Function and biomechanics of tendons

Scand J Med Sci Sports. 1997 Apr;7(2):62-6. doi: 10.1111/j.1600-0838.1997.tb00120.x.


Tendon is a highly organized connective tissue joining muscle to bone, capable of resisting high tensile forces while transmitting forces from muscle to bone. The dense, regularly arranged collagenous tissue is made up of fibers, cells of various shapes and ground substance. The mechanical and physiological characteristics of collagen (nearly 85% of the dry weight of tendon) dictate the qualities of tendon. In addition, tendon is flexible so that it can bend at joints, as well as acting as a damping tissue to absorb shock and limit potential damage to muscle (1). Tendon also shows a degree of extensibility. If the strain used to stretch a tendon could be recovered, a beneficial elastic effect would be achieved. Muscles lengthen and shorten in a cyclical manner. During the lengthening period, elastic energy can be stored and used as elastic recoil. For example, the Achilles tendon is stretched late in the stance phase as the triceps surae muscles contract and the ankle dorsiflexes. Prior to plantarflexion, muscle activation ceases and stored energy helps to initiate planter flexion.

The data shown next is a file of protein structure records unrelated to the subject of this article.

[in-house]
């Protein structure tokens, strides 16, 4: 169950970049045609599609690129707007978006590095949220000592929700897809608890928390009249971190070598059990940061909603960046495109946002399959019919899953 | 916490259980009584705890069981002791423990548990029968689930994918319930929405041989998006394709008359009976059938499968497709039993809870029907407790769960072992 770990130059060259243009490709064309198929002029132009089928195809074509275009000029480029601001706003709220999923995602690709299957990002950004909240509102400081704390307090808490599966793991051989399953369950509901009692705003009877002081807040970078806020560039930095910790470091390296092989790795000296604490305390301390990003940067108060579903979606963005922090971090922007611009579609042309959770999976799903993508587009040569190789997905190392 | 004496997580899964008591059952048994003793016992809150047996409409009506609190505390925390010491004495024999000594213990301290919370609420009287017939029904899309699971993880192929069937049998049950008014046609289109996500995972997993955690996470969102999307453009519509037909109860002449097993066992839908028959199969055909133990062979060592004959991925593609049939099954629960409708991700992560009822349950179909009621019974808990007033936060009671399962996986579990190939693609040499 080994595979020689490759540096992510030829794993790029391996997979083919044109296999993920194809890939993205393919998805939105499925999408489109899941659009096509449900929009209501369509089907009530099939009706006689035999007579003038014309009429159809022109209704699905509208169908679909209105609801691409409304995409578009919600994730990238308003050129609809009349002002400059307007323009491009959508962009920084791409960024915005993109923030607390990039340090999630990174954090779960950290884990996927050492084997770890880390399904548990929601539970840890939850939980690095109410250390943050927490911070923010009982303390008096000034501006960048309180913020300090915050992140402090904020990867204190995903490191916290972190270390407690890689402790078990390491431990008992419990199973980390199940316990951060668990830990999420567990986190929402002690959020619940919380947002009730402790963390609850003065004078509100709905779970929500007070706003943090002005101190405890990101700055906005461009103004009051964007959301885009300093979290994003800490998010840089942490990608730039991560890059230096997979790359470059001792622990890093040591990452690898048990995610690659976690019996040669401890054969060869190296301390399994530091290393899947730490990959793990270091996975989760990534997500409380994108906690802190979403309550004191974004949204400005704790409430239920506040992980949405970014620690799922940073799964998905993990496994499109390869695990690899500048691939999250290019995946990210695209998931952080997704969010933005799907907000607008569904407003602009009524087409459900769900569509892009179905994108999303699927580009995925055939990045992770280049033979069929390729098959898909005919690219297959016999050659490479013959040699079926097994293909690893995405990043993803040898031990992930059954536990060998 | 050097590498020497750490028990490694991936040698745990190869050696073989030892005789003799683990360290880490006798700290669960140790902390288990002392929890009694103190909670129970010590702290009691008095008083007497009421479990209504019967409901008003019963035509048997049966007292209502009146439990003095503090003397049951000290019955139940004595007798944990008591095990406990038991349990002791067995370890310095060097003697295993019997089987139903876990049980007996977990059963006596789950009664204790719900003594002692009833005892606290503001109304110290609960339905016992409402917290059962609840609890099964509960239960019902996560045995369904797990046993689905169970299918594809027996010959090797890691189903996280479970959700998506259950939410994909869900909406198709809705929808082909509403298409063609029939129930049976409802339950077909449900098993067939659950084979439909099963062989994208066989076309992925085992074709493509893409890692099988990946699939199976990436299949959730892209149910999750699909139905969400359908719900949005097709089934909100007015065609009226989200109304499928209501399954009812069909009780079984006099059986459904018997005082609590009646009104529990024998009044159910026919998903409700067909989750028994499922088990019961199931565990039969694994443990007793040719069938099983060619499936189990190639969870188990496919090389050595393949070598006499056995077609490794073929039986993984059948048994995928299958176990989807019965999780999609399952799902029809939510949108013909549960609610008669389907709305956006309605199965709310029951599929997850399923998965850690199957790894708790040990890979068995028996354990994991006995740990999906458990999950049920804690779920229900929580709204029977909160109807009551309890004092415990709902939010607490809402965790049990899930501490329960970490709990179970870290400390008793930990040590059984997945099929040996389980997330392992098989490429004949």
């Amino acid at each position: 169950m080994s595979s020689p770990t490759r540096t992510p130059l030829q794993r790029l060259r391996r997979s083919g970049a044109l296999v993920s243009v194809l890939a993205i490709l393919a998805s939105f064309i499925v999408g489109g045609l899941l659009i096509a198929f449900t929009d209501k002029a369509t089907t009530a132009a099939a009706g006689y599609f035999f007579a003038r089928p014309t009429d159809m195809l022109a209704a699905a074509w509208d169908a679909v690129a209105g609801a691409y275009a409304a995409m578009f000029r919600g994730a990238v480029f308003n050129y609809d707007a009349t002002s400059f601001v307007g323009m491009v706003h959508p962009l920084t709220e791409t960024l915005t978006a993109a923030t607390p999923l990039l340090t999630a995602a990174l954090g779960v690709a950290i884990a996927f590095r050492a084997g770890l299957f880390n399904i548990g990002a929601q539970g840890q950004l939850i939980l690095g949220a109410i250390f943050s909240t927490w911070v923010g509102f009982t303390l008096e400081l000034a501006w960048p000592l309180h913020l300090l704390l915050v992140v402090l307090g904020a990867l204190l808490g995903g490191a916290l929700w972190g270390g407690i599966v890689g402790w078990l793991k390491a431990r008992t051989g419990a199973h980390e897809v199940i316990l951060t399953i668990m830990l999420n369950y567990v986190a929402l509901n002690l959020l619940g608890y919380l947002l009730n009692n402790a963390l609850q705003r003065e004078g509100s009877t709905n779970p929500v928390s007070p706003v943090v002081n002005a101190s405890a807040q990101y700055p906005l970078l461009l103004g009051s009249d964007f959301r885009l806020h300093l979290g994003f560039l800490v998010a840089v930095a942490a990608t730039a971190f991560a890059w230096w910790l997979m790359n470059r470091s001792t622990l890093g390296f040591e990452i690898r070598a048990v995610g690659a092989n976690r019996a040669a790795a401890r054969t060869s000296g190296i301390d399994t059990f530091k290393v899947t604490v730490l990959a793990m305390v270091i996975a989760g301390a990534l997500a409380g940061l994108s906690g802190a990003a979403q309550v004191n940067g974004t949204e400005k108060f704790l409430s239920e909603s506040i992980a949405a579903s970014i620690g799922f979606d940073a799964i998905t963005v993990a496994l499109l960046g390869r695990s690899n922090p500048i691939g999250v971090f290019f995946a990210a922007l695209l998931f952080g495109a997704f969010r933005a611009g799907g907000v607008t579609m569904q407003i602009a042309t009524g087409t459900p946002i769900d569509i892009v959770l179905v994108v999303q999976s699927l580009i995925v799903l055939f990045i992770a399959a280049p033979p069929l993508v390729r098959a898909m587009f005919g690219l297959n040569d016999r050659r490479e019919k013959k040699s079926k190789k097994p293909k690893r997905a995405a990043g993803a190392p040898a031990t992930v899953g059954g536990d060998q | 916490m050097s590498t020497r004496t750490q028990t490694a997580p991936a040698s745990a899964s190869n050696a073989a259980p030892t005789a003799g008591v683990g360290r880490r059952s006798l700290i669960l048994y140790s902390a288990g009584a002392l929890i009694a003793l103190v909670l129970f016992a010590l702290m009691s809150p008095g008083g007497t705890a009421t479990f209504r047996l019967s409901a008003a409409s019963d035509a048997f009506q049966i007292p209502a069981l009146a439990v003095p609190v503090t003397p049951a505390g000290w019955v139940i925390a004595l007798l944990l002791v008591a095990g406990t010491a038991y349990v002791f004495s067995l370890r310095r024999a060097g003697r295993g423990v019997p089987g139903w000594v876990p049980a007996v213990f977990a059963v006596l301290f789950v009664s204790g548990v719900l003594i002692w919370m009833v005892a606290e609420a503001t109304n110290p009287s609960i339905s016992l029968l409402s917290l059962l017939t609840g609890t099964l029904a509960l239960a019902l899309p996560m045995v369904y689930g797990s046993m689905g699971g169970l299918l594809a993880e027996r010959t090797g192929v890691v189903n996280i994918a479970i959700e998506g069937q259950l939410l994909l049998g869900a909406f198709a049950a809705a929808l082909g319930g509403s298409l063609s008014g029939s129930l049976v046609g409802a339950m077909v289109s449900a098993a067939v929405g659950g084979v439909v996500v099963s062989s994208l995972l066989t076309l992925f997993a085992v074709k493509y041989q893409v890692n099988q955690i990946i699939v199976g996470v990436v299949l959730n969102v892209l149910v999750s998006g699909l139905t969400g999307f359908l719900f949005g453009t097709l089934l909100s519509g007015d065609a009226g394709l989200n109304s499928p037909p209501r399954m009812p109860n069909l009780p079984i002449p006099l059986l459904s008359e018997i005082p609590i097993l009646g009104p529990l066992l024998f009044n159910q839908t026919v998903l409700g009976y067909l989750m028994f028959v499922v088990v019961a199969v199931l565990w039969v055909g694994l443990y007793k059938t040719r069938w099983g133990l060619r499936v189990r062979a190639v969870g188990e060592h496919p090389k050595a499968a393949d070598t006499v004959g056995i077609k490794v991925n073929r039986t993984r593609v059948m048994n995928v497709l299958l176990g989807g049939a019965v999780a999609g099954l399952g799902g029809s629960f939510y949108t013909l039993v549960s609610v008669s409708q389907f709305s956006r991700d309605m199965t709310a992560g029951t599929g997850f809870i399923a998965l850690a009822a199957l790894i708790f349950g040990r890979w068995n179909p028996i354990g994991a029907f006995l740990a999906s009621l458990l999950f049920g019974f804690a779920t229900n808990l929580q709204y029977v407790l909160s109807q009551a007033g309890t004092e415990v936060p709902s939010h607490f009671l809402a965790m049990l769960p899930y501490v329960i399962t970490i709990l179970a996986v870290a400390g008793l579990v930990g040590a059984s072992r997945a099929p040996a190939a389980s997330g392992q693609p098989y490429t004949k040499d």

MeSH terms

  • Adrenal Cortex Hormones / therapeutic use
  • Aging / physiology
  • Anti-Inflammatory Agents, Non-Steroidal / therapeutic use
  • Biomechanical Phenomena
  • Collagen / physiology*
  • Elastin / physiology*
  • Exercise / physiology
  • Humans
  • Immobilization
  • Tendons / physiology*
  • Tensile Strength


  • Adrenal Cortex Hormones
  • Anti-Inflammatory Agents, Non-Steroidal
  • Collagen
  • Elastin